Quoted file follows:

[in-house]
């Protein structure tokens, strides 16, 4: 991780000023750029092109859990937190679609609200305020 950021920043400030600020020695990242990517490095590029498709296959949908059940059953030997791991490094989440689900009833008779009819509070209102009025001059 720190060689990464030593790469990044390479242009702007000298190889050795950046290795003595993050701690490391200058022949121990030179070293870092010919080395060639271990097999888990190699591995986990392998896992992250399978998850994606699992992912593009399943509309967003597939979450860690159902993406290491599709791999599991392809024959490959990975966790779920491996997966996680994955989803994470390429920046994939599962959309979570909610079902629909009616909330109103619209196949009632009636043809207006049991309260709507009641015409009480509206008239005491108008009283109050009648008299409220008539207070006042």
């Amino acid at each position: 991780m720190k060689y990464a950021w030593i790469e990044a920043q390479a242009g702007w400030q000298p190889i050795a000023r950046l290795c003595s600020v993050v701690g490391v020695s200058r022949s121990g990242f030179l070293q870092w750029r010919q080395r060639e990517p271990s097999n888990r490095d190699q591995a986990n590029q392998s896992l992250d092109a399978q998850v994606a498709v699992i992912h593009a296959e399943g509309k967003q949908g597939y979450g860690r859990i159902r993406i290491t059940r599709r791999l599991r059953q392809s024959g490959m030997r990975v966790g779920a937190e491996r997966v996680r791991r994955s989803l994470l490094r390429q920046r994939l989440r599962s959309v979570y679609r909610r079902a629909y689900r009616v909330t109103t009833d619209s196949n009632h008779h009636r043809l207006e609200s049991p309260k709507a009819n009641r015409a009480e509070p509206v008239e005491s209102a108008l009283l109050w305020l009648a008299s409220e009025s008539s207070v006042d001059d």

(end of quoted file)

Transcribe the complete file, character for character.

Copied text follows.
[in-house]
């Protein structure tokens, strides 16, 4: 991780000023750029092109859990937190679609609200305020 950021920043400030600020020695990242990517490095590029498709296959949908059940059953030997791991490094989440689900009833008779009819509070209102009025001059 720190060689990464030593790469990044390479242009702007000298190889050795950046290795003595993050701690490391200058022949121990030179070293870092010919080395060639271990097999888990190699591995986990392998896992992250399978998850994606699992992912593009399943509309967003597939979450860690159902993406290491599709791999599991392809024959490959990975966790779920491996997966996680994955989803994470390429920046994939599962959309979570909610079902629909009616909330109103619209196949009632009636043809207006049991309260709507009641015409009480509206008239005491108008009283109050009648008299409220008539207070006042």
């Amino acid at each position: 991780m720190k060689y990464a950021w030593i790469e990044a920043q390479a242009g702007w400030q000298p190889i050795a000023r950046l290795c003595s600020v993050v701690g490391v020695s200058r022949s121990g990242f030179l070293q870092w750029r010919q080395r060639e990517p271990s097999n888990r490095d190699q591995a986990n590029q392998s896992l992250d092109a399978q998850v994606a498709v699992i992912h593009a296959e399943g509309k967003q949908g597939y979450g860690r859990i159902r993406i290491t059940r599709r791999l599991r059953q392809s024959g490959m030997r990975v966790g779920a937190e491996r997966v996680r791991r994955s989803l994470l490094r390429q920046r994939l989440r599962s959309v979570y679609r909610r079902a629909y689900r009616v909330t109103t009833d619209s196949n009632h008779h009636r043809l207006e609200s049991p309260k709507a009819n009641r015409a009480e509070p509206v008239e005491s209102a108008l009283l109050w305020l009648a008299s409220e009025s008539s207070v006042d001059d």